After climbing by $1.018 in Wednesday’s market-shocking regular session, January natural gas futures aimed to take some of that excess back in trading on Monday.

The newly minted prompt month hit a low of $7.785 in Monday morning trading before climbing slightly in the afternoon. The January contract finished the day at $7.837, down 80.2 cents from Wednesday’s $8.639 settle.

Despite the action Monday, much attention was still being paid to Wednesday’s surprise rally and storage draw. At noon on Wednesday, the Energy Information Administration (EIA) reported that 49 Bcf was pulled from storage for the week ended Nov. 19. The number fell so far outside of anyone’s expectations — from a 25 Bcf withdrawal to a 15 Bcf injection — that market watchers were looking to the EIA for some sort of explanation (see Daily GPI, Nov. 29 ).

The EIA’s Bill Trapmann said that the agency has received a lot of calls and will “certainly look at anything and everything about [the report] to address it.” However, he added that the EIA has a policy of not correcting errors between its weekly reports, meaning the market will have to wait until at least Thursday to find out if the report was valid.

Stephen Smith of Stephen Smith Energy Associates said there has to be an error somewhere. “We believe that last week’s $1 rebound in futures was an over-reaction to celebrate the first good news for gas in over three weeks,” he said. “Either last week’s reported draw of 49 Bcf was incorrect or the prior week’s 6 Bcf draw was incorrect since HDDs [heating degree days] for these two weeks differed by only 3%. But it is unclear when the reporting error occurred.”

Smith noted that until the futures/cash gas price decline of the last few weeks, natural gas prices have paid little attention to the large storage surplus that had been building. He believes that this phenomenon was apparently based on the theory that no amount of fall storage could be excessive given the tight gas markets of today. “While there is some legitimacy to the recent nervousness about the adequacy of historical storage norms to provide an adequate cushion for winter — we simply believe that this concept was stretched too far,” he said.

“We believe that the January contract at $8.64 is now over-priced almost $2/MMBtus,” Smith surmised. “Gas storage is now about 384 Bcf over seasonal levels. Assuming normal HDDs for the rest of November and an additional cumulative loss of 30 Bcf related to [Hurricane] Ivan, then December-through-February HDDs would have to be a collective 9% colder than normal to reduce the current storage surplus to zero by the end of February. A ‘winter’ (Dec./Jan./Feb.) of this severity has occurred only two times in the last 13 winters.”

While a number of market watchers have been attacking the validity of the EIA’s storage report for the week ended Nov. 19, Commercial Brokerage Corp.’s Ed Kennedy had a different explanation for the run-up last Wednesday.

“Maybe more realistically, that rally may have had nothing to do with the EIA report,” he said. “I don’t think the funds pay that much attention to fundamentals. Since the buying was funds, it could have been more technically driven.”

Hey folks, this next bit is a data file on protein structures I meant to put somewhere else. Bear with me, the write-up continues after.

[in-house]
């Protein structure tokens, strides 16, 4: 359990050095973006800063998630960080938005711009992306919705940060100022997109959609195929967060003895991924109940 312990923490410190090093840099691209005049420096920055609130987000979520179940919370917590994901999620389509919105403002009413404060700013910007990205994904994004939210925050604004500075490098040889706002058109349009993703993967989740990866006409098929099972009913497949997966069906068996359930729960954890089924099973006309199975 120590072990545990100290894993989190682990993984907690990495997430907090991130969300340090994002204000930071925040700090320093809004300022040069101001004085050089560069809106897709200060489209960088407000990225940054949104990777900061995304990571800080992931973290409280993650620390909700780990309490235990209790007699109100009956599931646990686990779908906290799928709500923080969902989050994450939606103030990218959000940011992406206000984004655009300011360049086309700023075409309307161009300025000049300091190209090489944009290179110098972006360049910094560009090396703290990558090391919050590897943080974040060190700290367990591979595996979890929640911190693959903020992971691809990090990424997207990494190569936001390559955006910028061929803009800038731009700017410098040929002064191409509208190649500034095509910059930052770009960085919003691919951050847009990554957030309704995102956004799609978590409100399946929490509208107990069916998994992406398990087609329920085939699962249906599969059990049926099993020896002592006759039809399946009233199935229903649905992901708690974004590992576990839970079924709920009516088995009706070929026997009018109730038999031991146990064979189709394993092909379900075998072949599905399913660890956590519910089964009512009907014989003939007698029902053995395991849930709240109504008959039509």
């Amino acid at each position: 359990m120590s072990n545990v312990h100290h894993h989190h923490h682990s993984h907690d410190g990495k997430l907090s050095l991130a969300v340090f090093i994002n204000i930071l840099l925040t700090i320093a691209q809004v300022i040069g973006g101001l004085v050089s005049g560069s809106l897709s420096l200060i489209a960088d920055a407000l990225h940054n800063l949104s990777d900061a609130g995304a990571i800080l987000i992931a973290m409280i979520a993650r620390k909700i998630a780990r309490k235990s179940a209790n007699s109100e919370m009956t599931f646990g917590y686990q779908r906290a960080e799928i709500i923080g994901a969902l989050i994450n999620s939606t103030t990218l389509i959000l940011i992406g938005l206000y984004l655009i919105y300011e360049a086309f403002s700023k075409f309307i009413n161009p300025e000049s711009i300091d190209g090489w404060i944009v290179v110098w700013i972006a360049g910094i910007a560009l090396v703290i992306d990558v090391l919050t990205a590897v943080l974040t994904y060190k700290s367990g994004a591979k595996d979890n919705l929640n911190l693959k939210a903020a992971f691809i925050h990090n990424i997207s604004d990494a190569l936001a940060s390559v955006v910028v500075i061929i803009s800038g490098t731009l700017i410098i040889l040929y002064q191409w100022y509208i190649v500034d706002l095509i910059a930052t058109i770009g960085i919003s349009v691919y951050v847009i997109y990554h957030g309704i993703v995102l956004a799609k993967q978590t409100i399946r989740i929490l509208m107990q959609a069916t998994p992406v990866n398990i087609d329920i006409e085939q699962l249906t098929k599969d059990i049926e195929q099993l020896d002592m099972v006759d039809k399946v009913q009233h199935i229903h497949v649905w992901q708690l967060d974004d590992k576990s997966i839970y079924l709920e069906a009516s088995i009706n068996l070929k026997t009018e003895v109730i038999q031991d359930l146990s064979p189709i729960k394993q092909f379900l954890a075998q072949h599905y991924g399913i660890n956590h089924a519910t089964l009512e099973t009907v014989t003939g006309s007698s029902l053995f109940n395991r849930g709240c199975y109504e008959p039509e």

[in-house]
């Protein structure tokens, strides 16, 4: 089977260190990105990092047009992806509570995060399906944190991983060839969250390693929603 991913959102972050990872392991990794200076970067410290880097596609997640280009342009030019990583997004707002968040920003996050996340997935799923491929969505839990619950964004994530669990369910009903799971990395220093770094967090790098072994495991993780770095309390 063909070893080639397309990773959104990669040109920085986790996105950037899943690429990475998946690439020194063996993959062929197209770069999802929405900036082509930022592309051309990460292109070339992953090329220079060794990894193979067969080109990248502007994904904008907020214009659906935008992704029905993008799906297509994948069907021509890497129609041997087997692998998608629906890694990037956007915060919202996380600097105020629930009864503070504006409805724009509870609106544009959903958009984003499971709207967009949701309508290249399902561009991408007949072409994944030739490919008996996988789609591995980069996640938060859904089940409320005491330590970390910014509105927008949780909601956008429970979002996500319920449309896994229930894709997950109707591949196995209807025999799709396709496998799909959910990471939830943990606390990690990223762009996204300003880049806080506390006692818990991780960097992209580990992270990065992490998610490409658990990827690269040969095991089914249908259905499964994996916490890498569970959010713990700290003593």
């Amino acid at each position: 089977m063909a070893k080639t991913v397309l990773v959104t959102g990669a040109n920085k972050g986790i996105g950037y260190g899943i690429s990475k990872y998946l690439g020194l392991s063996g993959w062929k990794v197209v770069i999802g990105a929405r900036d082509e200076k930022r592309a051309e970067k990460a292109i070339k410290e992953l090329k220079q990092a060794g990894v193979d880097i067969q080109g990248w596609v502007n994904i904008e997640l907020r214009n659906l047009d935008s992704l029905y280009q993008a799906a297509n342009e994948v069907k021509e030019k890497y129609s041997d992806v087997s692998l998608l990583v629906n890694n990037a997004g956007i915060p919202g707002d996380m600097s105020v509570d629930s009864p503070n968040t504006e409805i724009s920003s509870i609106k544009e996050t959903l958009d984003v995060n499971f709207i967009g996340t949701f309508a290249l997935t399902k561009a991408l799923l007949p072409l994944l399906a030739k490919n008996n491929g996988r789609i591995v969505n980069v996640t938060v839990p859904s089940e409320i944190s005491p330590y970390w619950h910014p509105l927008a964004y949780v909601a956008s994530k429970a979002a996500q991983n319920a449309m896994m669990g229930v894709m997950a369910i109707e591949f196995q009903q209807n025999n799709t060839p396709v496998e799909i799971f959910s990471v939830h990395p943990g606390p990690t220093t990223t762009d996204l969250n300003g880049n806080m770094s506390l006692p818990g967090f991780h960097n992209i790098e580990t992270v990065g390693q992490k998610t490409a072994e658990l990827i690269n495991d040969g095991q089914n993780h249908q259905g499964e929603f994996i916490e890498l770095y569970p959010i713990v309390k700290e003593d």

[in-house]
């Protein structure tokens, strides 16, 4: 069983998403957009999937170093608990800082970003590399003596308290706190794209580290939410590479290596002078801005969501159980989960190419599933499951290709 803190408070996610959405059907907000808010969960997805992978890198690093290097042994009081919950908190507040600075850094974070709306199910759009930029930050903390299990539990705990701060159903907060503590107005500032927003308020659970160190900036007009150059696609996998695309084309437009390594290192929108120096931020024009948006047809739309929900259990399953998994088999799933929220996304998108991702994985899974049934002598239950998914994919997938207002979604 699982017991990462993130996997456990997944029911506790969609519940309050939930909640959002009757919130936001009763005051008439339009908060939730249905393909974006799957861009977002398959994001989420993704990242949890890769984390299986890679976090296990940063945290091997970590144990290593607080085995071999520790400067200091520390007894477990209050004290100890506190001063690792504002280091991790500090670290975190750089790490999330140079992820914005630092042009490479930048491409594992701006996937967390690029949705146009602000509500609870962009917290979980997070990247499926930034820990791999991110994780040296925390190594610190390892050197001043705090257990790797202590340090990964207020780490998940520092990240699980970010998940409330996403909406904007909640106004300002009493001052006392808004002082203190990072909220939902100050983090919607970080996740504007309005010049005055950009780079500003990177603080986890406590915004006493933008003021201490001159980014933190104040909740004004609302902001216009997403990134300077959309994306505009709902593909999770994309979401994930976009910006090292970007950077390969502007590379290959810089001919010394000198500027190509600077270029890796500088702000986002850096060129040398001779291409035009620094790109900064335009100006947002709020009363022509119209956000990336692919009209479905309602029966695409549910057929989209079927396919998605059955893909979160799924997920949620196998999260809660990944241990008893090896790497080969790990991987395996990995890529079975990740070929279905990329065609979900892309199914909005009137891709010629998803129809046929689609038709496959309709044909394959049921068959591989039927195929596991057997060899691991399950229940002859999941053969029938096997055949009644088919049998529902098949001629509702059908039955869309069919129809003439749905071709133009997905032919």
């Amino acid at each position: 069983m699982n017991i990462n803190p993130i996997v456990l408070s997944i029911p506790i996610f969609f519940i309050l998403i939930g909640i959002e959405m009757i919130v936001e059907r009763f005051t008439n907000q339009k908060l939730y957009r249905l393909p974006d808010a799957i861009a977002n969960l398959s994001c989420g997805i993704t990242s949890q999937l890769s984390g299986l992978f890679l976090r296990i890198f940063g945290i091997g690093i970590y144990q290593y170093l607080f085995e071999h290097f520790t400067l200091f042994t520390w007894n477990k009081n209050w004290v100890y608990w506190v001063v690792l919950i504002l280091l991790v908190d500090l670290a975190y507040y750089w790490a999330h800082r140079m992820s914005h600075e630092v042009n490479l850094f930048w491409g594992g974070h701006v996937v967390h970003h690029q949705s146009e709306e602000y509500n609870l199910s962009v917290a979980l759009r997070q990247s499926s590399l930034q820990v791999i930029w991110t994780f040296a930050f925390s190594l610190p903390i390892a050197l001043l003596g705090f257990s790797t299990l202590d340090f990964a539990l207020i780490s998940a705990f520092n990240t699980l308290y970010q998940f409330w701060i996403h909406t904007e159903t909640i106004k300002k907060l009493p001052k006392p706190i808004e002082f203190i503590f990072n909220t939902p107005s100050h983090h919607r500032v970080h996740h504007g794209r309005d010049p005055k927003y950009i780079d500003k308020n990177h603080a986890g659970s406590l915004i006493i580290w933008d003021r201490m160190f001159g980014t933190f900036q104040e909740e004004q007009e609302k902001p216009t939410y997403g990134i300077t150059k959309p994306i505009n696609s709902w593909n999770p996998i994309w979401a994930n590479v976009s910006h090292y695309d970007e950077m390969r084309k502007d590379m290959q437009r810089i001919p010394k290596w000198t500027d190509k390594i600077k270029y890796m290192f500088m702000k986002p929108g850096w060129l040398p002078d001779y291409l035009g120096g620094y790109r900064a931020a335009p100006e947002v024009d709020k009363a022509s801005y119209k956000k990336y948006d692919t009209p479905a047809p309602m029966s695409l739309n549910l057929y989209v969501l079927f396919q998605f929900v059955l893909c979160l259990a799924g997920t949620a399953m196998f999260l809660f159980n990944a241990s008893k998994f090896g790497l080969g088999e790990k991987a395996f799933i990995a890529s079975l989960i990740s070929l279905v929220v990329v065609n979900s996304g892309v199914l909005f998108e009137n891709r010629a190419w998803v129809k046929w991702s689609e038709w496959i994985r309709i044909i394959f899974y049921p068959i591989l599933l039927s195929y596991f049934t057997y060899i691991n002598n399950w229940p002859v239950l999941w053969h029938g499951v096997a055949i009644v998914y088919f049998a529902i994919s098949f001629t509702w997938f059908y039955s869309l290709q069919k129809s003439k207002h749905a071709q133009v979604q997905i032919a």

Referring to Wednesday’s run-up as “rapid short covering by funds,” Kennedy said Monday’s drop off was the work of those very same funds.

With funds being strictly number driven, Kennedy said last Wednesday’s rally could have been funds feeding on buy stops. “Their numbers were hit and then they just moved,” he said. “Realistically, it could have nothing to do with the report. I know that there are some people out there that think that fundamentals are the only thing in the market and technicals don’t matter. That is just simply not true….Now the funds are right back in selling it again.

“There is also a little bit of illiquidity in the market, which you can see reflected over in the implied volatility in the options, which sky-rocketed on Wednesday,” he added. “I don’t think it will be coming down with this action today.”

Kennedy said the funds idea makes sense because with storage as full as it is, the only thing that is important at this point in time is the weather forecast. Even if a little cold does settle in, Kennedy said it won’t matter until there is a sustained cold snap. “There’s still plenty of gas in storage and there is no shortage of supply,” he concluded.

Released on Monday, the National Weather Service’s latest six-to-10 day temperature forecast is calling for a wide swath of cold to take hold in the West, Southwest and Midwest, while above normal temperatures should hit a majority of the East, including the entire East Coast.

Kennedy will be going into more depth on the complex natural gas futures market Dec. 8-9, when he will be teaming with Commercial Brokerage’s Tom Saal and Sandy “Trot” Goldfarb of Energylinks Futures LLC. These three well-known veterans of the gas world will go beyond the usual hedging and risk management tutorials to reveal today’s techniques for identifying price trends and market timing, including the use of both fundamental and technical market indicators.

The two-day workshop will take place at the Nymex in New York and will include the opportunity to have a bird’s eye view of the gas trading pit when the weekly EIA storage data is released Thursday.

For a complete program description, or to register online for the Workshop at Nymex, visit , or call 1-800-427-5747.

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